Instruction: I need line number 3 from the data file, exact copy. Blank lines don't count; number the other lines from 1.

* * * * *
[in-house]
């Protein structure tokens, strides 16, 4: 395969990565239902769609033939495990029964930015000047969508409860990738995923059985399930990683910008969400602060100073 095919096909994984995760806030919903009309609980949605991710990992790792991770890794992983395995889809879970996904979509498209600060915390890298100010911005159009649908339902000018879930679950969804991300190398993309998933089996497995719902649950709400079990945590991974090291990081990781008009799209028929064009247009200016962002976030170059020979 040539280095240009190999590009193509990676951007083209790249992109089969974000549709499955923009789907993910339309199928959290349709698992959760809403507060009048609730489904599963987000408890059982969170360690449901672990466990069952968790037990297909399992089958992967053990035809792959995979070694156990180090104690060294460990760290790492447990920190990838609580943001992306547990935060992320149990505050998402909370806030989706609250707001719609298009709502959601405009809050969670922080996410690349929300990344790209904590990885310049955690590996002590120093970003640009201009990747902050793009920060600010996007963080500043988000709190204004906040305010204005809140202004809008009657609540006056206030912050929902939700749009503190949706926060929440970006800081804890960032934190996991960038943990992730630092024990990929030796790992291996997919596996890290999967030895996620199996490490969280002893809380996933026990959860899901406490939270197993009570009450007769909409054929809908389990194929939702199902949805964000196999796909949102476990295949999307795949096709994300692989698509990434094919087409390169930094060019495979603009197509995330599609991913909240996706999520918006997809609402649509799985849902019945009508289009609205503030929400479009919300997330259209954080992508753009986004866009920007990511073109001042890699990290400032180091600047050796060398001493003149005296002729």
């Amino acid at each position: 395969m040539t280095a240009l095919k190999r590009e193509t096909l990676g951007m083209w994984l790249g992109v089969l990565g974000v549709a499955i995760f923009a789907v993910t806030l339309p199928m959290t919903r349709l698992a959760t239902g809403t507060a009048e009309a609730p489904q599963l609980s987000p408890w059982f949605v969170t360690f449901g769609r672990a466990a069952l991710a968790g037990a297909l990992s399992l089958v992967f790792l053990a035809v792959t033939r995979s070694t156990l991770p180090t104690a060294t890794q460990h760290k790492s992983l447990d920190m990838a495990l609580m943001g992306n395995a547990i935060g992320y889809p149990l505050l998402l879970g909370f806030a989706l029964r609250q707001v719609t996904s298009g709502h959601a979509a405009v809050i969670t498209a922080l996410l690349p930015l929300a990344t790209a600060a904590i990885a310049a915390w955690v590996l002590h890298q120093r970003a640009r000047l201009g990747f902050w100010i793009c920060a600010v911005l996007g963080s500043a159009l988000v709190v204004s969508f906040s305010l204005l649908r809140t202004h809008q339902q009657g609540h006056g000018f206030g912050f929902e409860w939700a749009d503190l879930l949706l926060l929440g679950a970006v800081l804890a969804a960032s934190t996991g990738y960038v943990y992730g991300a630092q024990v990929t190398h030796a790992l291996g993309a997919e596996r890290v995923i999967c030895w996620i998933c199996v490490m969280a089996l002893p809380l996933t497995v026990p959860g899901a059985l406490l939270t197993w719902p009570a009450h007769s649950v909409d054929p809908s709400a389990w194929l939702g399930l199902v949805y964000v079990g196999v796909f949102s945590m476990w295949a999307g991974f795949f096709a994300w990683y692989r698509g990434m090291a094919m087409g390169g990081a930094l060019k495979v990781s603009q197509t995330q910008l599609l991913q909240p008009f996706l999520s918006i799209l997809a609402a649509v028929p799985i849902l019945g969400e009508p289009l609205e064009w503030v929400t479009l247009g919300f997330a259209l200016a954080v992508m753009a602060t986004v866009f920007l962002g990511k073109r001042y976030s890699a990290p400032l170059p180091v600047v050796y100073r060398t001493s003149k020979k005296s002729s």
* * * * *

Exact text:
């Amino acid at each position: 395969m040539t280095a240009l095919k190999r590009e193509t096909l990676g951007m083209w994984l790249g992109v089969l990565g974000v549709a499955i995760f923009a789907v993910t806030l339309p199928m959290t919903r349709l698992a959760t239902g809403t507060a009048e009309a609730p489904q599963l609980s987000p408890w059982f949605v969170t360690f449901g769609r672990a466990a069952l991710a968790g037990a297909l990992s399992l089958v992967f790792l053990a035809v792959t033939r995979s070694t156990l991770p180090t104690a060294t890794q460990h760290k790492s992983l447990d920190m990838a495990l609580m943001g992306n395995a547990i935060g992320y889809p149990l505050l998402l879970g909370f806030a989706l029964r609250q707001v719609t996904s298009g709502h959601a979509a405009v809050i969670t498209a922080l996410l690349p930015l929300a990344t790209a600060a904590i990885a310049a915390w955690v590996l002590h890298q120093r970003a640009r000047l201009g990747f902050w100010i793009c920060a600010v911005l996007g963080s500043a159009l988000v709190v204004s969508f906040s305010l204005l649908r809140t202004h809008q339902q009657g609540h006056g000018f206030g912050f929902e409860w939700a749009d503190l879930l949706l926060l929440g679950a970006v800081l804890a969804a960032s934190t996991g990738y960038v943990y992730g991300a630092q024990v990929t190398h030796a790992l291996g993309a997919e596996r890290v995923i999967c030895w996620i998933c199996v490490m969280a089996l002893p809380l996933t497995v026990p959860g899901a059985l406490l939270t197993w719902p009570a009450h007769s649950v909409d054929p809908s709400a389990w194929l939702g399930l199902v949805y964000v079990g196999v796909f949102s945590m476990w295949a999307g991974f795949f096709a994300w990683y692989r698509g990434m090291a094919m087409g390169g990081a930094l060019k495979v990781s603009q197509t995330q910008l599609l991913q909240p008009f996706l999520s918006i799209l997809a609402a649509v028929p799985i849902l019945g969400e009508p289009l609205e064009w503030v929400t479009l247009g919300f997330a259209l200016a954080v992508m753009a602060t986004v866009f920007l962002g990511k073109r001042y976030s890699a990290p400032l170059p180091v600047v050796y100073r060398t001493s003149k020979k005296s002729s």